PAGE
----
The fostered Gael who comes immediately to mind is Cuchulainn. I was going to quote from the Tain Bo Cualnge, (pronounced “cooley;” Irish spelling is weird if you’re not used to it,) but the language in the translation is archaic so I’m gong to summarize.

Once upon a time, when Cuchulainn (who was semi-divine but being raised by his human mother,) was five years old, he decided he wanted to go play with some other boys he’d heard of who were under the care of his uncle. His mother told him he was too little to go, but he decided to go anyway.

When Cuchulainn arrived, he didn’t know that he was supposed to ask for permission (protection) before joining the other boys, so they all ran up and stated beating him up.

Five year old Chuchulainn responded in a way that must have scared the crap out of the bigge kids:

Thereupon contortions took hold of him. Thou wouldst have weened it was a hammering wherewith each hair was hammered into his head, with such an uprising it rose. Thou wouldst have weened it was a spark of fire that was on every single hair there. He closed one of his eyes so that it was no wider than the eye of a needle. He opened the other wide so that it was as big as the mouth of a mead-cup. He stretched his mouth from his jaw-bones to his ears; he opened his mouth wide to his jaw so that his gullet was seen. The champion’s light rose up from his crown.

Eventually the adults step in and stop Cuchulainn from beating up all the other kids, and inform him that he has to get their “protection” before entering the play field to prevent them from beating him up. Cuchulainn asks for protection and gets it, and the kids start playing with each other–at which point he starts beating them up again, because they don’t have protection from him. The adults intervene again and all of the kids ask for protection from this five year old.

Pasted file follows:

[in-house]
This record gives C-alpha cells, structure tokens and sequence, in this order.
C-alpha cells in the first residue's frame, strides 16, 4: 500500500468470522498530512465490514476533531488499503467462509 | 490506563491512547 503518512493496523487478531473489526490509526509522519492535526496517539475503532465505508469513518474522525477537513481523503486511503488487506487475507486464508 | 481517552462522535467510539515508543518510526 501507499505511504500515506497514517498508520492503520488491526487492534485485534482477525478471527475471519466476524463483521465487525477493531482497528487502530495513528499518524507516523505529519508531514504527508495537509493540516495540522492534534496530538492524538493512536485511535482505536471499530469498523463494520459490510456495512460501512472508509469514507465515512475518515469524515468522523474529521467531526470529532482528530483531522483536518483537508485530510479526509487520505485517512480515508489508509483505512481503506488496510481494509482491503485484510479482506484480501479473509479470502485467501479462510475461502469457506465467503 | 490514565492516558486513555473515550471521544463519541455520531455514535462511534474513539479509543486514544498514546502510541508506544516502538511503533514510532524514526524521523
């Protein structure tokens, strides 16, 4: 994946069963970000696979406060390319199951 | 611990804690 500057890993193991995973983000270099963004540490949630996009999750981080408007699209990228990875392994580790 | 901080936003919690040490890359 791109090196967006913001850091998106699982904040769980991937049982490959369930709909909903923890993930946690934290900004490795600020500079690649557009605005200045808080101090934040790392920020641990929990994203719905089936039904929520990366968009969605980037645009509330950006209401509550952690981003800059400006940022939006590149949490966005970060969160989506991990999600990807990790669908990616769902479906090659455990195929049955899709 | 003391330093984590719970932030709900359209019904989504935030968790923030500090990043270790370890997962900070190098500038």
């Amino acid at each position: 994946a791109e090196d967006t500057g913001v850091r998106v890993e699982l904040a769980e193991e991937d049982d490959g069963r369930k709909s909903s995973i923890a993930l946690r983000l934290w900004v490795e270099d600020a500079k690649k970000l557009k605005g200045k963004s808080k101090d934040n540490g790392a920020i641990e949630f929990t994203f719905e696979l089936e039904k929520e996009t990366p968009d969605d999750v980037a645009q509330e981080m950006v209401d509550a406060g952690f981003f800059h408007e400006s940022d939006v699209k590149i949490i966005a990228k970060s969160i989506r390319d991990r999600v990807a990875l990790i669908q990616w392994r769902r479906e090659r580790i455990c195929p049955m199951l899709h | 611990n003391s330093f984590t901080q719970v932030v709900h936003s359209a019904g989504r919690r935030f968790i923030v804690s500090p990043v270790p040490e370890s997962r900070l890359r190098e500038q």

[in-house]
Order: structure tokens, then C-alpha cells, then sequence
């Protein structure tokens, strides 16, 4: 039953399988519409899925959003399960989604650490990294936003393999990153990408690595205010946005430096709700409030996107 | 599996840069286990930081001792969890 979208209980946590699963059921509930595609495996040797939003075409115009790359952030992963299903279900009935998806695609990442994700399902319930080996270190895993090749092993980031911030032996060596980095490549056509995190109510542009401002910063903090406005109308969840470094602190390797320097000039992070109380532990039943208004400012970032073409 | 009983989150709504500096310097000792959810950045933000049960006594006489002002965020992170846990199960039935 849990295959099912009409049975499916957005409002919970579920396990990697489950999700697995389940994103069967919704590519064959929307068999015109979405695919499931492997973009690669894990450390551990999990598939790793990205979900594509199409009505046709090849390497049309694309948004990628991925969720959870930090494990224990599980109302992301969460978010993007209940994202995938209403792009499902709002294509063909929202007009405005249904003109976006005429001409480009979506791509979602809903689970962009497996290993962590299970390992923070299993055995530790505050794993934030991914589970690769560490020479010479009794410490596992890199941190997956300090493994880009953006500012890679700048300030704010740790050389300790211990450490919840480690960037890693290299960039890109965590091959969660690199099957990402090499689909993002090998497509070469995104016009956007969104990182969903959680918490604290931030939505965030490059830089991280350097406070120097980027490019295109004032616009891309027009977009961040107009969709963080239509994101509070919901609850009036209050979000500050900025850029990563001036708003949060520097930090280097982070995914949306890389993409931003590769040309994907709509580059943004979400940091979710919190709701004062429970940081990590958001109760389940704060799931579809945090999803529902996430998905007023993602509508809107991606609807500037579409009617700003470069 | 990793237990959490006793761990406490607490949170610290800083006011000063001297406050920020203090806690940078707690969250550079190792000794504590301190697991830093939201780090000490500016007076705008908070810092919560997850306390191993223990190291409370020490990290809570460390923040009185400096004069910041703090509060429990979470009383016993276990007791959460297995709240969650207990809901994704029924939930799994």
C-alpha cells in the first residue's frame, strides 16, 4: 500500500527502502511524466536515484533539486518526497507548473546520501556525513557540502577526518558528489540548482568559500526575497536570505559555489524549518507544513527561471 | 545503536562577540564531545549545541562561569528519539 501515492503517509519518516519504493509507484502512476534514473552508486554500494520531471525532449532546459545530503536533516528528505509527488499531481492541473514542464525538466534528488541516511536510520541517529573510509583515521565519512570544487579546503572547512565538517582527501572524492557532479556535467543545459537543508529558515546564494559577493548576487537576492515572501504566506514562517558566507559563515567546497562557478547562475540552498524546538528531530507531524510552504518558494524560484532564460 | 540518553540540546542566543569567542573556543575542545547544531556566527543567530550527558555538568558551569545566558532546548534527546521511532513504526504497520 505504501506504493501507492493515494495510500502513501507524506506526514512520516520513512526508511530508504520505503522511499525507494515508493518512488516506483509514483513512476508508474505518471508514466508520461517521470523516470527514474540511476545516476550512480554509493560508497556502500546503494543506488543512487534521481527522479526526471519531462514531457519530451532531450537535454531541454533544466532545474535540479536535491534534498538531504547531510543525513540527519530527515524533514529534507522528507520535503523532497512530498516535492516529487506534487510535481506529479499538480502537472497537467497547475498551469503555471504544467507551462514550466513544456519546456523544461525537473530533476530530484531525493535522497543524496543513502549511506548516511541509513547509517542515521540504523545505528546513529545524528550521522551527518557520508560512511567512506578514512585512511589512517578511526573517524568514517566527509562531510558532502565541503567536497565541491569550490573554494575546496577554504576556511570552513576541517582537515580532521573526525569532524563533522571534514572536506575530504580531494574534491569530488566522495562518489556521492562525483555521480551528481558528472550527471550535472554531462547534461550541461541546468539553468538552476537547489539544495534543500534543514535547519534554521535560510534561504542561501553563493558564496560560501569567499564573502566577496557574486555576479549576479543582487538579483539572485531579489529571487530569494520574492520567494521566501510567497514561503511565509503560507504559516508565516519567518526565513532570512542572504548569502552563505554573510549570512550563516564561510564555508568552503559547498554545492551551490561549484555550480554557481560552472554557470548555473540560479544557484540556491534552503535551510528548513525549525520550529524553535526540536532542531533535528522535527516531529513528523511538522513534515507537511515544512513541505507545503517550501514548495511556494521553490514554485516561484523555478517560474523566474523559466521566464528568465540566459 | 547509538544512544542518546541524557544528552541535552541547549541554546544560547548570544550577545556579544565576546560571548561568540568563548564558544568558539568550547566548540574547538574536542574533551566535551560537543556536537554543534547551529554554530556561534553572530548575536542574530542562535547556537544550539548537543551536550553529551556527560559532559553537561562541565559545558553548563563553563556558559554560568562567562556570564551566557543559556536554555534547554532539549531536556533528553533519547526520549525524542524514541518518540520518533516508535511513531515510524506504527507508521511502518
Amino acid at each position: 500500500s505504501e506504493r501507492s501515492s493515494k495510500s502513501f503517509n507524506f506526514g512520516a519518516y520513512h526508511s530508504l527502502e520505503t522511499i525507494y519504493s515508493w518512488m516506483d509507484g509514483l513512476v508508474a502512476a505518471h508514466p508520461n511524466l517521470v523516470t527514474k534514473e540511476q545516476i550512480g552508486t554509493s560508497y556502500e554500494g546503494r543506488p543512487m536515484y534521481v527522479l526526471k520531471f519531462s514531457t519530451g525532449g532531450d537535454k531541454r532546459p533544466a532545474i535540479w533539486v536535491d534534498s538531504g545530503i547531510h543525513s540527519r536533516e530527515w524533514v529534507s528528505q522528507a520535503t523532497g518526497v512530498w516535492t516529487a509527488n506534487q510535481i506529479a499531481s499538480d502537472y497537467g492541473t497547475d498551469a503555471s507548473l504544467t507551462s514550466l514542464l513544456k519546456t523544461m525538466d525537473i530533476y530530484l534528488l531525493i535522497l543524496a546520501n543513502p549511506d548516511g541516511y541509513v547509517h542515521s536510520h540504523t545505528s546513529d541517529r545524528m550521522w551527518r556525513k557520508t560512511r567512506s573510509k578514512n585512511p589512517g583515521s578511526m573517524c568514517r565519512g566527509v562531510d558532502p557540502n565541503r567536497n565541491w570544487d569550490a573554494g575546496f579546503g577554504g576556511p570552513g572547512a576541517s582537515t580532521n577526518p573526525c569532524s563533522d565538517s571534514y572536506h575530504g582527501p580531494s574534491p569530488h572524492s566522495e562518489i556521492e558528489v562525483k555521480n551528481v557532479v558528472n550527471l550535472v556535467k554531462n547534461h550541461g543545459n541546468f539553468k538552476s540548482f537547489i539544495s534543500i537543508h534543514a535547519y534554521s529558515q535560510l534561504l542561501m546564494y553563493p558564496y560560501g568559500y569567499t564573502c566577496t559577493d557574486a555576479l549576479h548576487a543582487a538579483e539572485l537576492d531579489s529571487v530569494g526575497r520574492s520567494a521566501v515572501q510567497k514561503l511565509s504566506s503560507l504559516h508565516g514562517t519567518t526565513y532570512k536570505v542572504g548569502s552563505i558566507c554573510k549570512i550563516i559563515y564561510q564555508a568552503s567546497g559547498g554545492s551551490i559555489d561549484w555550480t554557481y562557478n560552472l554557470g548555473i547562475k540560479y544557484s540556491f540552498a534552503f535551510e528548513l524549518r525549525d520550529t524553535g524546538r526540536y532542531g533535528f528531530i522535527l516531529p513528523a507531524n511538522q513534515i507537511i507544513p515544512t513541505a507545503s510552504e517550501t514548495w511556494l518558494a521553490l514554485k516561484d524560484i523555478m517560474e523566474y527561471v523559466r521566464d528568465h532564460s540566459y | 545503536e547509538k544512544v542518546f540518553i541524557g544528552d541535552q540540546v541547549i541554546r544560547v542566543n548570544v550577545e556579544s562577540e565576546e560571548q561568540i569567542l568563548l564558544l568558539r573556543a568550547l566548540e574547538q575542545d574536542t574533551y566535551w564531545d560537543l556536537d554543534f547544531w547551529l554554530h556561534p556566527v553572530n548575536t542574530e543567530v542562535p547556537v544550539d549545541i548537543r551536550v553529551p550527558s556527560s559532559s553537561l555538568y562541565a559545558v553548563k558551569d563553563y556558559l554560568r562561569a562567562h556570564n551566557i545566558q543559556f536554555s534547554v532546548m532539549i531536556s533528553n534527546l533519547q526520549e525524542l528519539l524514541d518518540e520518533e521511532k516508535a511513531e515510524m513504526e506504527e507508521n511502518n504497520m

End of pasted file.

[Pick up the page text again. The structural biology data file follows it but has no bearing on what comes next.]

The grown ups, of course, are impressed:

“A youngster did that deed,” Fergus continued, “at the dose of five years after his birth, when he overthrew the sons of champions and warriors at the very door of their liss and dûn. No need is there of wonder or surprise, if he should do great deeds, if he should come to the confines of the land, if he should cut off the four-pronged fork, if he should slay one man or two men or three men or four men, when there are seventeen full years of him now on the Cattle-lifting of Cualnge.”

“In sooth, then, we know that youth,” spoke out Conall Cernach (‘the Victorious’), “and it is all the better we should know him, for he is a fosterling of our own.”

150px-Harry_Potter_and_the_Sorcerer's_StoneThe English have their own version of this fostering tradition, called boarding school. Quidditch may be less violent than hurley, but I don’t know about rugby.

As I have noted before, leaving children with their kin, temporarily or for extended periods, is quite normal in many societies. There’s a definite logic to this–older grandparents can look after little ones while young, strong parents work in the fields or travel to distant villages in search of better jobs. When the parents become grandparents, then it becomes their turn to look after the children.